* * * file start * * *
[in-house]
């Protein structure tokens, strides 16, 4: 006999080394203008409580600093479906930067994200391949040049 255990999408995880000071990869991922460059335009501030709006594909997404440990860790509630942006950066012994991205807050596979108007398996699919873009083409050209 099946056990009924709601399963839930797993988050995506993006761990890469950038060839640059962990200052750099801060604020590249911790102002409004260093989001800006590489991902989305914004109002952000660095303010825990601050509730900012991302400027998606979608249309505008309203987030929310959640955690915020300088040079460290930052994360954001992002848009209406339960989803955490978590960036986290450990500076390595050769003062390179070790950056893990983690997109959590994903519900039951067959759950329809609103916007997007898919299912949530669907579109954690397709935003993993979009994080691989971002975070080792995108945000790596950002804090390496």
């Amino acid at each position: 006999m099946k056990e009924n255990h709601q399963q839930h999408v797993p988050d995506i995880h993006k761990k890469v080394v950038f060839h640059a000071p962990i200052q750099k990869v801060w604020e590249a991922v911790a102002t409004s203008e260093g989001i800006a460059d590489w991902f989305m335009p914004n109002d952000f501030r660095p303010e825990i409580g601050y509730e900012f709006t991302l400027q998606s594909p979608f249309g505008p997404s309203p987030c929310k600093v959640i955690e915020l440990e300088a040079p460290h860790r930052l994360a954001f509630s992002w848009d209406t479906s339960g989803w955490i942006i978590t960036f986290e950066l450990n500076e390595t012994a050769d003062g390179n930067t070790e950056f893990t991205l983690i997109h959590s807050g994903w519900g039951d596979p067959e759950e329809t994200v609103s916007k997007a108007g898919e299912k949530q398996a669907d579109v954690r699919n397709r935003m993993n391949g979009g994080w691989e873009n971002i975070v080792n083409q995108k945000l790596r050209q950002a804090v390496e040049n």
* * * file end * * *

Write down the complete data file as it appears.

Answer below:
[in-house]
């Protein structure tokens, strides 16, 4: 006999080394203008409580600093479906930067994200391949040049 255990999408995880000071990869991922460059335009501030709006594909997404440990860790509630942006950066012994991205807050596979108007398996699919873009083409050209 099946056990009924709601399963839930797993988050995506993006761990890469950038060839640059962990200052750099801060604020590249911790102002409004260093989001800006590489991902989305914004109002952000660095303010825990601050509730900012991302400027998606979608249309505008309203987030929310959640955690915020300088040079460290930052994360954001992002848009209406339960989803955490978590960036986290450990500076390595050769003062390179070790950056893990983690997109959590994903519900039951067959759950329809609103916007997007898919299912949530669907579109954690397709935003993993979009994080691989971002975070080792995108945000790596950002804090390496």
């Amino acid at each position: 006999m099946k056990e009924n255990h709601q399963q839930h999408v797993p988050d995506i995880h993006k761990k890469v080394v950038f060839h640059a000071p962990i200052q750099k990869v801060w604020e590249a991922v911790a102002t409004s203008e260093g989001i800006a460059d590489w991902f989305m335009p914004n109002d952000f501030r660095p303010e825990i409580g601050y509730e900012f709006t991302l400027q998606s594909p979608f249309g505008p997404s309203p987030c929310k600093v959640i955690e915020l440990e300088a040079p460290h860790r930052l994360a954001f509630s992002w848009d209406t479906s339960g989803w955490i942006i978590t960036f986290e950066l450990n500076e390595t012994a050769d003062g390179n930067t070790e950056f893990t991205l983690i997109h959590s807050g994903w519900g039951d596979p067959e759950e329809t994200v609103s916007k997007a108007g898919e299912k949530q398996a669907d579109v954690r699919n397709r935003m993993n391949g979009g994080w691989e873009n971002i975070v080792n083409q995108k945000l790596r050209q950002a804090v390496e040049n």